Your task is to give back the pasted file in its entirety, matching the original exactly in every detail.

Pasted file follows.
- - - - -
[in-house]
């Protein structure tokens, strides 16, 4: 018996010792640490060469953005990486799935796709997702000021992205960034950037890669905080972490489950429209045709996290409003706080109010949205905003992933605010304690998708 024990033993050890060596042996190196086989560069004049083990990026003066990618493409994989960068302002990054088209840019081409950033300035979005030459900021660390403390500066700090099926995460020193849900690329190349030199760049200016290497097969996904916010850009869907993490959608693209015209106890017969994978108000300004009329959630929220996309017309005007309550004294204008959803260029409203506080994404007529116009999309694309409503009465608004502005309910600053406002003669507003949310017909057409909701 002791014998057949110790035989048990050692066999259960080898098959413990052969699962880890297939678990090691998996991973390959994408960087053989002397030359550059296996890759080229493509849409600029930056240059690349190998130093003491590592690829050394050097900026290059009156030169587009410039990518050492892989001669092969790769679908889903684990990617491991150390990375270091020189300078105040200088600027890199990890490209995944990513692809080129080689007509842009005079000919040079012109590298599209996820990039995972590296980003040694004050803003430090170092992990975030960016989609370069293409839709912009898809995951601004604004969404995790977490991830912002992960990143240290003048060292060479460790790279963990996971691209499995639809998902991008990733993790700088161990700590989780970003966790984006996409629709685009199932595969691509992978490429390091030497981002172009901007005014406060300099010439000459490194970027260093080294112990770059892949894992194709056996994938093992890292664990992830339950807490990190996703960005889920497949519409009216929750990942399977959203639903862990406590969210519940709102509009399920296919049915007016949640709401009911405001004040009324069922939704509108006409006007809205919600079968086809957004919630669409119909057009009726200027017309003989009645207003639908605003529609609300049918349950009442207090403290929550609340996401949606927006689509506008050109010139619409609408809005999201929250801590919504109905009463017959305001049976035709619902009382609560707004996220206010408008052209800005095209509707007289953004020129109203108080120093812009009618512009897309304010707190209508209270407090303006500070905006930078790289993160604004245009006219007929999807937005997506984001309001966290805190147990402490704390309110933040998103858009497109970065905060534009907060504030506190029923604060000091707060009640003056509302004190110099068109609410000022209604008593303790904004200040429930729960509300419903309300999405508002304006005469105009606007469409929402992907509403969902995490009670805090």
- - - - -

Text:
[in-house]
């Protein structure tokens, strides 16, 4: 018996010792640490060469953005990486799935796709997702000021992205960034950037890669905080972490489950429209045709996290409003706080109010949205905003992933605010304690998708 024990033993050890060596042996190196086989560069004049083990990026003066990618493409994989960068302002990054088209840019081409950033300035979005030459900021660390403390500066700090099926995460020193849900690329190349030199760049200016290497097969996904916010850009869907993490959608693209015209106890017969994978108000300004009329959630929220996309017309005007309550004294204008959803260029409203506080994404007529116009999309694309409503009465608004502005309910600053406002003669507003949310017909057409909701 002791014998057949110790035989048990050692066999259960080898098959413990052969699962880890297939678990090691998996991973390959994408960087053989002397030359550059296996890759080229493509849409600029930056240059690349190998130093003491590592690829050394050097900026290059009156030169587009410039990518050492892989001669092969790769679908889903684990990617491991150390990375270091020189300078105040200088600027890199990890490209995944990513692809080129080689007509842009005079000919040079012109590298599209996820990039995972590296980003040694004050803003430090170092992990975030960016989609370069293409839709912009898809995951601004604004969404995790977490991830912002992960990143240290003048060292060479460790790279963990996971691209499995639809998902991008990733993790700088161990700590989780970003966790984006996409629709685009199932595969691509992978490429390091030497981002172009901007005014406060300099010439000459490194970027260093080294112990770059892949894992194709056996994938093992890292664990992830339950807490990190996703960005889920497949519409009216929750990942399977959203639903862990406590969210519940709102509009399920296919049915007016949640709401009911405001004040009324069922939704509108006409006007809205919600079968086809957004919630669409119909057009009726200027017309003989009645207003639908605003529609609300049918349950009442207090403290929550609340996401949606927006689509506008050109010139619409609408809005999201929250801590919504109905009463017959305001049976035709619902009382609560707004996220206010408008052209800005095209509707007289953004020129109203108080120093812009009618512009897309304010707190209508209270407090303006500070905006930078790289993160604004245009006219007929999807937005997506984001309001966290805190147990402490704390309110933040998103858009497109970065905060534009907060504030506190029923604060000091707060009640003056509302004190110099068109609410000022209604008593303790904004200040429930729960509300419903309300999405508002304006005469105009606007469409929402992907509403969902995490009670805090």